On 20 October the University of Sydney Planning Research Centre held a forum to discuss the plan for the Bays. I substituted for Lesley Lynch, who is overseas, as the Community Representative on the panel. The event was held in the main auditorium of the New Law School, and attracted about the same number of people as the previous meeting on this subject in Glebe Town Hall (200+).

David Pitchford, CEO of UrbanGrowth, which has been given carriage of the project by the State Government, was very keen to try to counter the scepticism that surrounds the project as a result of the Barangaroo fiasco. He recognises the need for a strategic plan, and the possibility that such a large project would need to be divided into areas and staged over perhaps fifteen years. He also claims to be very keen to gather as many ideas, from as many different sources – both local and overseas – as possible.

My task was made easier by the fact that all the land involved is owned by the State Government. It is difficult not to conclude that proposals for public land should reflect the public interest and public good, and that the public should be involved in the generation of a strategic plan. Naturally I pushed this line of argument as hard as possible, and the audience was clearly supportive.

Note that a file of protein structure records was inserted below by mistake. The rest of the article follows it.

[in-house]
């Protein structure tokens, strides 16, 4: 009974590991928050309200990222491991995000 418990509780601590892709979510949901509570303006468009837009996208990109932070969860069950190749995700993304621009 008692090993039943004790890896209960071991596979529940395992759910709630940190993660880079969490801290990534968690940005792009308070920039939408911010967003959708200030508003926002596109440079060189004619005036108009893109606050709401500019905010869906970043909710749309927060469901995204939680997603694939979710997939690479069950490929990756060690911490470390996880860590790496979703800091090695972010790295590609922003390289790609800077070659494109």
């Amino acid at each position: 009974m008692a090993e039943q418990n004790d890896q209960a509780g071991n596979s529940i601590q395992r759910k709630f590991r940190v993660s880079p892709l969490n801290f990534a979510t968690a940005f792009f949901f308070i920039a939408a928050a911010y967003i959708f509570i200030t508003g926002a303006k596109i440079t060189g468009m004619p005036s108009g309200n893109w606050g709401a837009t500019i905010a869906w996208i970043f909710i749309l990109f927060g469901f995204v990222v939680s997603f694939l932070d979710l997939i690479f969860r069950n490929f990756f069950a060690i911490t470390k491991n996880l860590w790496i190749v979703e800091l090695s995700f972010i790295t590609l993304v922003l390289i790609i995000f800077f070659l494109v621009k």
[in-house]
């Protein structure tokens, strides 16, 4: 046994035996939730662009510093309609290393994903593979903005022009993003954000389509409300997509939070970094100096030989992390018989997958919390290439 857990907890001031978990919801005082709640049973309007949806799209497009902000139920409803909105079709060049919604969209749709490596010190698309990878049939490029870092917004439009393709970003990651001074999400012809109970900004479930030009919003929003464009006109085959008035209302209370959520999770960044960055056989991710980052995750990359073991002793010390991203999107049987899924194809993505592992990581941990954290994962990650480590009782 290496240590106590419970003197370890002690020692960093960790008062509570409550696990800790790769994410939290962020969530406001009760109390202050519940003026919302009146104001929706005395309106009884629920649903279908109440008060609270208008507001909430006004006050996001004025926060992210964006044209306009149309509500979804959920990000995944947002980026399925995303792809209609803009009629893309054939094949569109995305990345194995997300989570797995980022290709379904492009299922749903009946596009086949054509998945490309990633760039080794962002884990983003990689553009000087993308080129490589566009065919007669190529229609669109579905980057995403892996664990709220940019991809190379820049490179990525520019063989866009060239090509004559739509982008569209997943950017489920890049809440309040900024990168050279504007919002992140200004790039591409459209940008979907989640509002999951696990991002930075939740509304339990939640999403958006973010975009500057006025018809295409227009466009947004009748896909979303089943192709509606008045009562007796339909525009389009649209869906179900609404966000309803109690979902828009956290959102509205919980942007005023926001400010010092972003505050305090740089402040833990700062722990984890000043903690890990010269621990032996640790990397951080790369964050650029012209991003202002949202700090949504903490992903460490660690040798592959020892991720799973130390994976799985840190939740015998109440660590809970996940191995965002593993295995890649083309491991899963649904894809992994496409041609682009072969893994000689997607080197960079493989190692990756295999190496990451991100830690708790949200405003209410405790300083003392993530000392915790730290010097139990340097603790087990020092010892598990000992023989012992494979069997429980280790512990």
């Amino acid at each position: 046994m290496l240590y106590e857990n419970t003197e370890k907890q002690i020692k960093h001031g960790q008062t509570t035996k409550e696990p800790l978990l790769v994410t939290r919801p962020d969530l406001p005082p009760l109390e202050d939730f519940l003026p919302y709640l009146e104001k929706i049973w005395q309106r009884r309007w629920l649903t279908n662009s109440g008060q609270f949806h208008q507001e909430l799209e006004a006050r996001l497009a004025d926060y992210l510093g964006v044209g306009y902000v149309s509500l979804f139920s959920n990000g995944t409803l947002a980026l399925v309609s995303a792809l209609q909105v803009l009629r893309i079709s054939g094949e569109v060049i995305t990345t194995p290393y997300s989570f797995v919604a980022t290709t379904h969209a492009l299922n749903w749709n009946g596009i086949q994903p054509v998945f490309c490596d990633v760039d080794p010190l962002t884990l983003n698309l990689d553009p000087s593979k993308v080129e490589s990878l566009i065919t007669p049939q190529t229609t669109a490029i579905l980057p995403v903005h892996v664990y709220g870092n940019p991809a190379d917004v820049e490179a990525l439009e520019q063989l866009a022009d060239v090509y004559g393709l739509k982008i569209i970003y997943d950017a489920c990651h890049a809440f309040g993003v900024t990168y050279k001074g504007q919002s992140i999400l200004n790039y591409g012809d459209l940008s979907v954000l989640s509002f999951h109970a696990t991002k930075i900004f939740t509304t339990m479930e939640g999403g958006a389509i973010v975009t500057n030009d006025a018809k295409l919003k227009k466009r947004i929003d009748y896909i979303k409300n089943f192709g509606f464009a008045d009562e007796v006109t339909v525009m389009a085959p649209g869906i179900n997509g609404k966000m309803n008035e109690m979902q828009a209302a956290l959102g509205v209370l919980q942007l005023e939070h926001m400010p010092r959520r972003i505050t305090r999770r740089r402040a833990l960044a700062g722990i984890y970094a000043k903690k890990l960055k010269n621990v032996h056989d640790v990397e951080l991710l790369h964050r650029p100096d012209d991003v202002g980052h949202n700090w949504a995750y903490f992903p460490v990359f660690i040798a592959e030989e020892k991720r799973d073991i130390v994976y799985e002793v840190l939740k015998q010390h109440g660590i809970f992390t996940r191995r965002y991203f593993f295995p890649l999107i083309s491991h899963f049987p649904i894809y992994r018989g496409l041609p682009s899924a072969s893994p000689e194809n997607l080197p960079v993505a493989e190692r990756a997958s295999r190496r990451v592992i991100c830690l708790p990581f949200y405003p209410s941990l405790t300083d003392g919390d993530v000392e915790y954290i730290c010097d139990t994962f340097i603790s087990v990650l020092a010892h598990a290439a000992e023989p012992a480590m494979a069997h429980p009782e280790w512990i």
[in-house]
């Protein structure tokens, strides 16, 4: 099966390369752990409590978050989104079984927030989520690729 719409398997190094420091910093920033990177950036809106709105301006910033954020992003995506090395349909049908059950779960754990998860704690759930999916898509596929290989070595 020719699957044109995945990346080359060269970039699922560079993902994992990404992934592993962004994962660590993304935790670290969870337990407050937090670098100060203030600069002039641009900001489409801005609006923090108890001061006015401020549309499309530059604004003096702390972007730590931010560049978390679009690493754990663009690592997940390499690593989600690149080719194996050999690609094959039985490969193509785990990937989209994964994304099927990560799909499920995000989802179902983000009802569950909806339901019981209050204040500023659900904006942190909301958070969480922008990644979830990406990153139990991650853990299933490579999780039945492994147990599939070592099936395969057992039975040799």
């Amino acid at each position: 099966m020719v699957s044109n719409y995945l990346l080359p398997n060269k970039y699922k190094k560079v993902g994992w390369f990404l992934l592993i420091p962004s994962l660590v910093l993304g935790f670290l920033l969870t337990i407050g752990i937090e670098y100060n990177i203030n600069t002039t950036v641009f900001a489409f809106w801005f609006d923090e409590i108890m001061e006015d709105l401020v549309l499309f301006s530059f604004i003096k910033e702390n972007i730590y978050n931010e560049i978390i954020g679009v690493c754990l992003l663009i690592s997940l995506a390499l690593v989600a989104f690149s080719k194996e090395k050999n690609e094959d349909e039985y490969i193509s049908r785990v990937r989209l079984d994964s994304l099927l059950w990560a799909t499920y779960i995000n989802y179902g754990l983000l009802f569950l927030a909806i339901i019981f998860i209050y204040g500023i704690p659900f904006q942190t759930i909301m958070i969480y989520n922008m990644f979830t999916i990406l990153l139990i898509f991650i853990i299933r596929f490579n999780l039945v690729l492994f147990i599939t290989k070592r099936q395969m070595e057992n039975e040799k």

I also received a lot of support from the views of the academics on the panel, Assoc Prof Kurt Iveson of Sydney and Dr Kate Shaw, Future Fellow from Melbourne University. They clearly believe the more resident involvement the better, largely because the Dubai-style monumental extravaganzas so beloved of Australian architects, typified by the Packer casino, have proved unsustainable and a social and financial disaster. The weight of opinion is strongly against the type of project so comprehensively ridiculed in the ABC’s satirical series, Utopia. Kate Shaw cited several instances where small scale, mixed, development with plenty of open space and public access had proved more successful, and Kurt Iveson cited many opportunities for public benefits and improved infrastructure.

From this experience I conclude that our efforts are definitely worthwhile, but also that we will need a sustained effort. There are further forums for public involvement listed on our website, and the so-called International Experts’ Summit needs to be monitored closely.